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Libraries' DIY crowdsourcing brings museum collection to life

The University of Iowa Museum of Natural History’s collection of 130,000 specimens offers more than meets the eye.

Detailed data accompanies nearly every item in the museum’s collection. Though rich in information that could yield promising avenues of research, data collected by hand can be difficult to search and analyze.

From Libraries' DIY crowdsourcing brings museum collection to life | Iowa Now

questions to ask when you learn of digitization projects

Some days you wake up and you see announcements of a new project to digitize a collection of primary source materials. Perhaps an archive that covers centuries of technological and commercial changes, perhaps a collection of newspapers that encompasses the history of African-American politics and culture, just to name a couple of purely hypothetical examples.

I don’t know any details about such agreements and neither do you, unless you happen to be one of the top-level executives at one of the holding institutions for these collections or at one of the companies doing the digitization. And because we don’t know any details, we don’t know whether such projects are great or not. But we can—and we should—ask some questions when we hear about them:

From questions to ask when you learn of digitization projects | Wynken de Worde

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How The Archive Corps Is Saving Documents Before They Disappear

“I’ve gained a reputation as someone you let know when things are going away,” Scott said. In the past, he’s helped connect people with books they’re about to throw away, then with archives that might take those books. But when he got the email about Manuals Plus, Scott says he was the last line of defense. So he drove 230 miles from his home in Hopewell Junction, New York, down to Finksburg, to find out if it was too late to help.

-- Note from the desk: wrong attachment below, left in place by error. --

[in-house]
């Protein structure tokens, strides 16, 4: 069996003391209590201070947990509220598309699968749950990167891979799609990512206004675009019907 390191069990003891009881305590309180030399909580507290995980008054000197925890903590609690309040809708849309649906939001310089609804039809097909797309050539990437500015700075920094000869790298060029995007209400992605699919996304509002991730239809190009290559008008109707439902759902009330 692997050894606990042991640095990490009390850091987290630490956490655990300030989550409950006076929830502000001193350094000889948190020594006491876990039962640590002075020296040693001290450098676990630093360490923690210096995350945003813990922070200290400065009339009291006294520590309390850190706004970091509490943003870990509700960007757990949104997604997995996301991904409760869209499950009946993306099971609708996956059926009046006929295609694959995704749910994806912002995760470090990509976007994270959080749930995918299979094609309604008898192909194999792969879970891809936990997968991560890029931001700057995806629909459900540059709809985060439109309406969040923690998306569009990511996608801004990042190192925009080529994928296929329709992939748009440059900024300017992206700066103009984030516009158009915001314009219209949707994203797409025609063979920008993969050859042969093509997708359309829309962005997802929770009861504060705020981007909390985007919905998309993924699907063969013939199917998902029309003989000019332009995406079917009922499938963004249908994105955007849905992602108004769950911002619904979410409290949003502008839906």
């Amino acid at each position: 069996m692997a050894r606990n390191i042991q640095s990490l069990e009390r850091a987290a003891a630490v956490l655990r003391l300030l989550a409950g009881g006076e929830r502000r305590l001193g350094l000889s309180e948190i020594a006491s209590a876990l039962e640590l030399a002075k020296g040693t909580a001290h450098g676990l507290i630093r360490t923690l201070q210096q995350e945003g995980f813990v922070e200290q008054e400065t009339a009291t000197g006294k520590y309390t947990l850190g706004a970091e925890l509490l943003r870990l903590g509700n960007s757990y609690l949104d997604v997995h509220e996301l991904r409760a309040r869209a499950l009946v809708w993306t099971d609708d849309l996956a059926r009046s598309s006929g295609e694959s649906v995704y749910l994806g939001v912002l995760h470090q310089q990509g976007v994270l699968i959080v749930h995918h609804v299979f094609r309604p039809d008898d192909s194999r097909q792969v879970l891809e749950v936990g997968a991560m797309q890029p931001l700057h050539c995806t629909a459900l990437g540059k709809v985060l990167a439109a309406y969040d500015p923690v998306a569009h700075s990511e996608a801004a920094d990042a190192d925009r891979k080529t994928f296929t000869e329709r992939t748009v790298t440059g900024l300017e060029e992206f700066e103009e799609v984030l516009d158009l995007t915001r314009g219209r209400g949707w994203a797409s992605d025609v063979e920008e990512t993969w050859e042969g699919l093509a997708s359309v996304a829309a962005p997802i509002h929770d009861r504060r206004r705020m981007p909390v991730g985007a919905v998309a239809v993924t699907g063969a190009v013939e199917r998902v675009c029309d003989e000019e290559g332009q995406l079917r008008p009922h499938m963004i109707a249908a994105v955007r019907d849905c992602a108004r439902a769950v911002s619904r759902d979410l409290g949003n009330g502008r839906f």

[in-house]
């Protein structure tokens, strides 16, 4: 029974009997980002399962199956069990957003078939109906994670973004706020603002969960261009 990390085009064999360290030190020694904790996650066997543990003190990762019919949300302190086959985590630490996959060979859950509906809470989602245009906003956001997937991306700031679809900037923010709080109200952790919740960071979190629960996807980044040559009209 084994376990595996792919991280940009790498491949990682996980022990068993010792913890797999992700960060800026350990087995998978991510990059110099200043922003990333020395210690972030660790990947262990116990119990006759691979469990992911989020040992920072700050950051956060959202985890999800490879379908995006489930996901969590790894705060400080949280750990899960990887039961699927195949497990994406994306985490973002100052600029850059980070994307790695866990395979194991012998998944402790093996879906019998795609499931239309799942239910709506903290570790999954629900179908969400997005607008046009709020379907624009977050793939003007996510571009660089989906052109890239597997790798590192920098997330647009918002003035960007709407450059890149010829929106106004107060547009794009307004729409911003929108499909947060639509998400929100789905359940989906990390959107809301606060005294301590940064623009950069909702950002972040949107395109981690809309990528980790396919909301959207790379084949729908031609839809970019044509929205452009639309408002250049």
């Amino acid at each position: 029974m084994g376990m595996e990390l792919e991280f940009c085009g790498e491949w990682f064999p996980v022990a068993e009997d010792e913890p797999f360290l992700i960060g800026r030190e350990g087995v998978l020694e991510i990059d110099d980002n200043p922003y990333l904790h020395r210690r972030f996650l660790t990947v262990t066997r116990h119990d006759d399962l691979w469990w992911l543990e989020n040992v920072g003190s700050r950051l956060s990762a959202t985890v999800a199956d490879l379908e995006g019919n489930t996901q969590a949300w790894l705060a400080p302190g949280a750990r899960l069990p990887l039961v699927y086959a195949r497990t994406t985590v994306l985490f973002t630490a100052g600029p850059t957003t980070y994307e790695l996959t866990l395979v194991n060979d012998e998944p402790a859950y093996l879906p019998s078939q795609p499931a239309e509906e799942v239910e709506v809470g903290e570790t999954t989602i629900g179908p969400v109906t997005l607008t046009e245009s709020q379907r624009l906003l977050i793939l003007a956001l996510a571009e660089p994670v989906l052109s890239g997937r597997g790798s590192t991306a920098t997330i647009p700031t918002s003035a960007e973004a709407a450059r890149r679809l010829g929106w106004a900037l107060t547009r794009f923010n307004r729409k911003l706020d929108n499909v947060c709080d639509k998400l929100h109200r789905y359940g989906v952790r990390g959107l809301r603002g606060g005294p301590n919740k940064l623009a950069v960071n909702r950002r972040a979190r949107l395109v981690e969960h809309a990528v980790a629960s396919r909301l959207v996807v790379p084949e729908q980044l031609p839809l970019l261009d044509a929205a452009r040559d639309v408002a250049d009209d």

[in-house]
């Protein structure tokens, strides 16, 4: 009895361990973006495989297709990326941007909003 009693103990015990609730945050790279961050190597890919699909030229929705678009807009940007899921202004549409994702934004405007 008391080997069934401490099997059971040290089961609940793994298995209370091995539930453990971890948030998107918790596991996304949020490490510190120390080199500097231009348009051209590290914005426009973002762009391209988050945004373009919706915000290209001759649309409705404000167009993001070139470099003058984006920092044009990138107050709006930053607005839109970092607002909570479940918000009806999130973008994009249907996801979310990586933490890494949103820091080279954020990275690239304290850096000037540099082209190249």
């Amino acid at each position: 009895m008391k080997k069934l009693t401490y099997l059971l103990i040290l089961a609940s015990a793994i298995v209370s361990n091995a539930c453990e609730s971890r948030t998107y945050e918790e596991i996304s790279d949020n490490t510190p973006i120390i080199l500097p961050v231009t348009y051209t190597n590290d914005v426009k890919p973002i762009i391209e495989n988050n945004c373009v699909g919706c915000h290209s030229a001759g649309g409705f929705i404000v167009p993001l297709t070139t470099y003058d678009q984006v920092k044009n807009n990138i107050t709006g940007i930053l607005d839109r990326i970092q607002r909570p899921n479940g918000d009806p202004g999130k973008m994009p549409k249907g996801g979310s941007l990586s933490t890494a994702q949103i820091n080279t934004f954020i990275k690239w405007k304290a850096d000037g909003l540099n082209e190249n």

From How The Archive Corps Is Saving Documents Before They Disappear - The Atlantic

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Automating ArchivesSpace exports, or Better Living Through APIs

So after some work, I’ve come up with a Python script that uses the ArchivesSpace API to run through our repository, look for published resource records that have been updated since the last time the script ran, and then export EAD for those records. It will also generate PDF finding aids for those records, using a slightly modified version of the EAD to PDF converter developed by ArchivesSpace. Then it runs through all of the archival objects in ArchivesSpace to see if any of them have been updated, and if so exports EAD for the associated resource record and generates a PDF file. After that, it exports METS files for any digital object records associated with updated resources.

From Automating ArchivesSpace exports, or Better Living Through APIs | Bits & Bytes

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Archives & Access Project: AnnoTate - crowdsourcing to transcribe the Archives